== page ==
She used the inhaler. “Martin, your dad Martin, he had another family in Idaho. Ryan was his daughter there. There are two of them, daughters like here.” I stared at her, wondering if I should slap her to get her back to her senses, despite that only working in movies.
“I’ll go get your walker and oxygen,” I said.
“No,” she yelled, “sit.” I did. “Listen to me, Yvette. There is a whole other family.” She started with the flying arms again, so I got up and held her hands down. She focused in on me. “Your dad, he had another family in Boise.” She leaned back and the seat reclined on its own, nearly making me fall. I caught myself before I landed chest-first against her.
“Not possible. Mom, you’re making stuff up.” He did work two weeks here in Louisville then two weeks in Boise, like that, back and forth. Even when he retired, he kept doing that, said it wasn’t something he could just stop doing because his body was too used to it. That it was built into his psyche and he’d get Alzheimer’s if he didn’t. I didn’t argue, but it did make me wonder. I figured he bet horses or something, never that he had another family. Well, maybe not never, but not often. I knew she wasn’t making it up.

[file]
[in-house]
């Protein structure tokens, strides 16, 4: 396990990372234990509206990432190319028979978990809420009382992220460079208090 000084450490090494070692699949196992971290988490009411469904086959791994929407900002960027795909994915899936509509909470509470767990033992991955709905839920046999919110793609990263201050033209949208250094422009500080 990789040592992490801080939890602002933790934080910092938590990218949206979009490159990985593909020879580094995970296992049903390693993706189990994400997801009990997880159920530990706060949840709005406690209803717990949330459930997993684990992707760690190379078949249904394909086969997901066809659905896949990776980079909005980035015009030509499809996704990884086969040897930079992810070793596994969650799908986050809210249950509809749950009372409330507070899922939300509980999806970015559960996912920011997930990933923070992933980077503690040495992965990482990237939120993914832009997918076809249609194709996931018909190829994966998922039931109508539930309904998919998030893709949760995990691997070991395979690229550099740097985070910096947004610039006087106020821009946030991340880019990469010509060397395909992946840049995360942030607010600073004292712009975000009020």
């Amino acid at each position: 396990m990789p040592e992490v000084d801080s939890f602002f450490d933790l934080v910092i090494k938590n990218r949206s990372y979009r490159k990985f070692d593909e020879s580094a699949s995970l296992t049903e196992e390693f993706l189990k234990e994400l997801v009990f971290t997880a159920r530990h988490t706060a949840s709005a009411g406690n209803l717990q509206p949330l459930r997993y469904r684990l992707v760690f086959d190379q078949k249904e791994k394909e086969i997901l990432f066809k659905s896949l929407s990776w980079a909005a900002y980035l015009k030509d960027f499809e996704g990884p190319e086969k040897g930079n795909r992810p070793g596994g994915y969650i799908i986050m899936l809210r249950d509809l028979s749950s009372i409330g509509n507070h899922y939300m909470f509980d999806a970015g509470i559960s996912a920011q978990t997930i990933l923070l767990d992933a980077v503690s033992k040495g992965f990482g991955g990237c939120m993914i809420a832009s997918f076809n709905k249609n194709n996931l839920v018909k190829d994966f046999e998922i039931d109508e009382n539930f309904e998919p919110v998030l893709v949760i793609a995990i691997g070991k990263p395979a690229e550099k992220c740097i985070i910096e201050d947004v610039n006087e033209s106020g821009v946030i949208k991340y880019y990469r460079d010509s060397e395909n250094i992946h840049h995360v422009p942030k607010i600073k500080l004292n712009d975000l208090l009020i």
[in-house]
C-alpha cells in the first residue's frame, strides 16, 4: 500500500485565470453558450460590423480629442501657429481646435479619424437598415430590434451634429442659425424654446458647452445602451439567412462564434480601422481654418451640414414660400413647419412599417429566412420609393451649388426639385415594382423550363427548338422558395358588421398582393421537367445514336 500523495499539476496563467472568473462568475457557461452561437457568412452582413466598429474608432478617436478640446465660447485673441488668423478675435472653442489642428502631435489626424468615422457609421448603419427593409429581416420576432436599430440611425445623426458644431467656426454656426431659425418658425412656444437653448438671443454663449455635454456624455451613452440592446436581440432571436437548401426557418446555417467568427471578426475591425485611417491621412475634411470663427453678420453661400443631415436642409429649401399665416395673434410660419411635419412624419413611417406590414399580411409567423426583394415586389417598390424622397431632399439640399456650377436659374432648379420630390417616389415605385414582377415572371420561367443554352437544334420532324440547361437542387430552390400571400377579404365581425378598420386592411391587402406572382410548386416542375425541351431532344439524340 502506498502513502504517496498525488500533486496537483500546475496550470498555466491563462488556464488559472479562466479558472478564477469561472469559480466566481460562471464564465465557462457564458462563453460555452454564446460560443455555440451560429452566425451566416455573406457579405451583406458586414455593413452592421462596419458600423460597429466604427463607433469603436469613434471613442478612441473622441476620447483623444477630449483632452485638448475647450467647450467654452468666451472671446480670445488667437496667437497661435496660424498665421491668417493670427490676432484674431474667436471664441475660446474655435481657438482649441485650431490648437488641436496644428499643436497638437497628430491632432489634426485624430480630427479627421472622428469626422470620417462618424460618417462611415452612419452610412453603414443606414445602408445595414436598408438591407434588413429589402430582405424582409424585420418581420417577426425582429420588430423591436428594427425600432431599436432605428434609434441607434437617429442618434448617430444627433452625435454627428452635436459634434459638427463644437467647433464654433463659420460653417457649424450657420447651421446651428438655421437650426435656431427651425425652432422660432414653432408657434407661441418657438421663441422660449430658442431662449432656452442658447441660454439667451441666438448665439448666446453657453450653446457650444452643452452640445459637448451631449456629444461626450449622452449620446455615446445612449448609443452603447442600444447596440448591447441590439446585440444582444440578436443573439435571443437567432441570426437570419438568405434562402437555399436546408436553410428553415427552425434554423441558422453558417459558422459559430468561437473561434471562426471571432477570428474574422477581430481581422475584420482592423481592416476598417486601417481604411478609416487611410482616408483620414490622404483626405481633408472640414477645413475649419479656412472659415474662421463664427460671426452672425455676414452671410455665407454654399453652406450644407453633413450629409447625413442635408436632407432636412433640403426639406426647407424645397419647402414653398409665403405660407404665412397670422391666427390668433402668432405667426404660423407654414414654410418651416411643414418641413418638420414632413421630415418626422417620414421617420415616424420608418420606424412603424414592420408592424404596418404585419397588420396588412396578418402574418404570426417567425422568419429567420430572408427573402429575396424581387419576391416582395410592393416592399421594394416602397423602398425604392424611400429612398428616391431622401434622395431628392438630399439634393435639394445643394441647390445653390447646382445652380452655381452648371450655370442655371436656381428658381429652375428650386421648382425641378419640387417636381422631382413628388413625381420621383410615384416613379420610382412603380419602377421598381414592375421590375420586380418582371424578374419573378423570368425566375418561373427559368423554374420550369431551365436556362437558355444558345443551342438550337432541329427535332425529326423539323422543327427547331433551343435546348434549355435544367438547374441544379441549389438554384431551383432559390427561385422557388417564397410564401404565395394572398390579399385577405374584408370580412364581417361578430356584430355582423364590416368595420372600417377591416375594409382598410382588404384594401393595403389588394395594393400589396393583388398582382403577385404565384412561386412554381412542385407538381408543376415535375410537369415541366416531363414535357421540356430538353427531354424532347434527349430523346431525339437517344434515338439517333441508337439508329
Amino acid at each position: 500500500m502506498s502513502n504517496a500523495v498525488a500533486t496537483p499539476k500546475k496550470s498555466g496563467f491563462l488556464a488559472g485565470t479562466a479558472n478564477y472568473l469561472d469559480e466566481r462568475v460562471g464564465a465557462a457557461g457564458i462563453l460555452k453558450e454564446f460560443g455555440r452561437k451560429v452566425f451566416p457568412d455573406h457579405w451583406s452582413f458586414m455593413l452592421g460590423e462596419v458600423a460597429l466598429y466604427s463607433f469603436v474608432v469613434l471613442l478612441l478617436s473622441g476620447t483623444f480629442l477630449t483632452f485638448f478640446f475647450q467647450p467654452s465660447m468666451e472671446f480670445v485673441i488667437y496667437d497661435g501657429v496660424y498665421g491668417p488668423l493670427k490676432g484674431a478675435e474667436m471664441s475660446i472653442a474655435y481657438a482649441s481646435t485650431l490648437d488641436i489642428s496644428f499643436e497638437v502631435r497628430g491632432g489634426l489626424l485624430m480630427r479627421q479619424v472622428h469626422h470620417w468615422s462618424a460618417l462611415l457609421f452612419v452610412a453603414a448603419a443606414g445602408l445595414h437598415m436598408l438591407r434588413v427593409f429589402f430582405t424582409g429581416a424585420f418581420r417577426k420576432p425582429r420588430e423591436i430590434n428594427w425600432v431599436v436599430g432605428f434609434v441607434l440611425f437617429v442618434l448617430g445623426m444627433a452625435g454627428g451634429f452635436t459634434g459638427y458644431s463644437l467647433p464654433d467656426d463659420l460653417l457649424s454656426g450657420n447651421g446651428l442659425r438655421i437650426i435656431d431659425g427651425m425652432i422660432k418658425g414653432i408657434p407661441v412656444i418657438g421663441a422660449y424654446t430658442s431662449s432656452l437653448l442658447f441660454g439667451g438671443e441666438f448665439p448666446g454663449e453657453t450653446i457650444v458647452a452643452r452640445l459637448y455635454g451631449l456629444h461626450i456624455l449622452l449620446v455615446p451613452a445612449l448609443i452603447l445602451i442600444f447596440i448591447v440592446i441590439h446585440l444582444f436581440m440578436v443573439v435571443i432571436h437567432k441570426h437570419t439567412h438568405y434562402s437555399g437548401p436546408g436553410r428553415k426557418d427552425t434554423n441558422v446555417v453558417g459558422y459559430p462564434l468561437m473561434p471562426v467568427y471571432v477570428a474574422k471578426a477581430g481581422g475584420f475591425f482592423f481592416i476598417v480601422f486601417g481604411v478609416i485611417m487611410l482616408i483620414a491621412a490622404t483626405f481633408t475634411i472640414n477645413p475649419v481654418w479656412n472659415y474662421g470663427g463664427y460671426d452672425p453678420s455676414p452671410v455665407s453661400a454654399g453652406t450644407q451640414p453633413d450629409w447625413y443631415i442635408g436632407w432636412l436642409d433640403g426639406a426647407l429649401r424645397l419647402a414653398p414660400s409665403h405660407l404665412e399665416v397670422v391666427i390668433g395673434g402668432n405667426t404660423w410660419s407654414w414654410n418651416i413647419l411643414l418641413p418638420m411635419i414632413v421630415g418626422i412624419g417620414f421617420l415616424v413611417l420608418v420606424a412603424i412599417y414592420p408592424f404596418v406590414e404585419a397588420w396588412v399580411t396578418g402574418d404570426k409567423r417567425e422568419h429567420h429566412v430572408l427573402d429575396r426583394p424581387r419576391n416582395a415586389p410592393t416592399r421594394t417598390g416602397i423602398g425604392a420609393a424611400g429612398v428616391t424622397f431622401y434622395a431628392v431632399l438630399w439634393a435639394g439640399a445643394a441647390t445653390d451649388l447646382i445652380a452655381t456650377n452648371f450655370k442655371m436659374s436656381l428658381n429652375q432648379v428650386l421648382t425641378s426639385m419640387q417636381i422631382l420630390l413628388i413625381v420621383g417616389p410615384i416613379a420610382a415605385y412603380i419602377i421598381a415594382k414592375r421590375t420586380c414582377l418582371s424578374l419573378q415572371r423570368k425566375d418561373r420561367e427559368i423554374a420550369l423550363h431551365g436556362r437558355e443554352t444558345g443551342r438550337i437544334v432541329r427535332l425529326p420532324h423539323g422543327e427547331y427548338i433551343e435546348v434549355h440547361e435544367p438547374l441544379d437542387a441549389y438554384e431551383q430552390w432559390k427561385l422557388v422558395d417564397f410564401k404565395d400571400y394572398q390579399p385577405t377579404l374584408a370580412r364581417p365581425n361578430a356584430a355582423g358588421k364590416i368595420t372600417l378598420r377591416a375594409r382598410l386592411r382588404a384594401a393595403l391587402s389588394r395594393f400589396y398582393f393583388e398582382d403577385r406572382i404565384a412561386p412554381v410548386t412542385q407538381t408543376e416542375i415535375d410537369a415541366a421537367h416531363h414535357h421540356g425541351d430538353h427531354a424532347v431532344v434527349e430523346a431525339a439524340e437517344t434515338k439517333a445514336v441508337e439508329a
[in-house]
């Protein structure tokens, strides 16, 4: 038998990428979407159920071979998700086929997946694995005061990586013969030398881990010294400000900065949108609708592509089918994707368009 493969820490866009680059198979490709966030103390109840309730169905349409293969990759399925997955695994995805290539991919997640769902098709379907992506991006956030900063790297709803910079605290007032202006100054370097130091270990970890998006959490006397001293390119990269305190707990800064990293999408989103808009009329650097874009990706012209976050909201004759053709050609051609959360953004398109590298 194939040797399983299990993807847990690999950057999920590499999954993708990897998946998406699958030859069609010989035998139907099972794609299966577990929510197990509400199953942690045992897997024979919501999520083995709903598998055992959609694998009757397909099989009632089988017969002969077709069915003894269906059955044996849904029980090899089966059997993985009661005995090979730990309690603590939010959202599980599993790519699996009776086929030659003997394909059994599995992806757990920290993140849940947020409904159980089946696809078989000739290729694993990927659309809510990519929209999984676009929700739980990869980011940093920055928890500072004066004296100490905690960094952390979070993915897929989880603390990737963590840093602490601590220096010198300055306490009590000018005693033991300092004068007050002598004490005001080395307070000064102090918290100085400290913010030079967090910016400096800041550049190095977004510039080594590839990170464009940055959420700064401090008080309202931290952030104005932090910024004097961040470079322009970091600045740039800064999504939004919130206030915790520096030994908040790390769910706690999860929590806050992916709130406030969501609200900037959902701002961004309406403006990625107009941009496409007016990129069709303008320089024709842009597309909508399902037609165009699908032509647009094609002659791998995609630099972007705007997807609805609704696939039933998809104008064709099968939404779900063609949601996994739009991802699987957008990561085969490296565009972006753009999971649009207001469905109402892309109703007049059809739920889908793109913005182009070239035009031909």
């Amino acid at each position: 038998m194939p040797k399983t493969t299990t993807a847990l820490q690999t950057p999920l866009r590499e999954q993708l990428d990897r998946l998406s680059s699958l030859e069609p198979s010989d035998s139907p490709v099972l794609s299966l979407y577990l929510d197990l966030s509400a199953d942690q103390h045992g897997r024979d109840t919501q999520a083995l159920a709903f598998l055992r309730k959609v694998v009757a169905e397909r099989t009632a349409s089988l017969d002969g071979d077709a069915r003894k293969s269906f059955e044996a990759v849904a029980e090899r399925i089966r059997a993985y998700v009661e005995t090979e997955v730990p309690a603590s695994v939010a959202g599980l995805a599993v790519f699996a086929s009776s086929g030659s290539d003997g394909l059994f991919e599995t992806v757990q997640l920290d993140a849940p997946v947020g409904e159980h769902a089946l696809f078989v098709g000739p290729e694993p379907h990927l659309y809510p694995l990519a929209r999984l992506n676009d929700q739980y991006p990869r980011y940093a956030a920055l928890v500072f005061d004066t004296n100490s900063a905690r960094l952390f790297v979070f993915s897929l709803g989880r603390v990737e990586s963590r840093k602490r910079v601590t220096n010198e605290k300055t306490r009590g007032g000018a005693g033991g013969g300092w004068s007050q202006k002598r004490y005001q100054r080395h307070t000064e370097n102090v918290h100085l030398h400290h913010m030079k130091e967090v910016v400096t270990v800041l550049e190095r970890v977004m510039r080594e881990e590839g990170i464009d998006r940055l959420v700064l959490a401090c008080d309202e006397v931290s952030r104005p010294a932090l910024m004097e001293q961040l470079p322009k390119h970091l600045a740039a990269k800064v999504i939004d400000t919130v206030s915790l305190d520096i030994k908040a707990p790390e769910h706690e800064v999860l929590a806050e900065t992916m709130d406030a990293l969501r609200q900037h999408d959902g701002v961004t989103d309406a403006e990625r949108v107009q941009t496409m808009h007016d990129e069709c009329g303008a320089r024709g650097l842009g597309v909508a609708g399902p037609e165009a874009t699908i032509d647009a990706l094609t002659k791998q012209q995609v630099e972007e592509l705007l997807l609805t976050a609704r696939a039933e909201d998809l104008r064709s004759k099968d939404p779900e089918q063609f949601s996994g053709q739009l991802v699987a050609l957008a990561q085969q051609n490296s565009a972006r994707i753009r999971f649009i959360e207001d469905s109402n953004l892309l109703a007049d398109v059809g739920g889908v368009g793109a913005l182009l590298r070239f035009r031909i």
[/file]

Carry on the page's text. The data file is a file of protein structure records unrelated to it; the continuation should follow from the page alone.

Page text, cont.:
“I met them. Her name is Blanche. The kids are Ryan, who’s a girl, and Candice.”
I sat back on the couch. “Did they know about us?” I picked up the remote, then set it back down.
She shook her head, “No. I don’t think so. Blanche seemed as surprised as I was about meeting her to meet me. We need to call your sister, have a family meeting.”
“If it’s a family meeting are we going to invite Blanche and the girls, too?”
Mom waved her finger at me and pursed her lips. I walked next door to get her walker and oxygen. On the way out of her house, I looked at the spot where Dad’s recliner had been and gave it the finger.
Glenna, my real sister—unlike Ryan and Candice—wouldn’t come to a family meeting, but would meet me at the hospital cafeteria. I told her I was off because Dad died, but that was the only place she’d meet. Maybe because it was one place Mom wouldn’t go. She was sitting at a table when I got there. “Go get lunch,” she said. She had a stern look on her face and I knew we couldn’t talk until I did. I got an orange and a Coke, then sat across from her. “Here.” She motioned me to the chair next to her. “I don’t want to yell.” I switched chairs. She pursed her lips and squinted, looking a lot like Mom. “Are you telling me you didn’t know?” she asked.
“How couldn’t you? It was obvious,” Glenna said. I peeled my orange. Glenna was older than me and made me feel stupid and inferior when she knew something I didn’t. “I gather you didn’t know,” she said.
I shook my head. “Well, I suspected something,” I said.
She nodded. “You knew. You had to. How could you not?”
“How did you know?” I asked.
“Just did.” She took a bite of her hamburger, then pushed it away. She was thin, and had been a cheerleader. I was neither. “Didn’t you ever answer the phone?” she asked.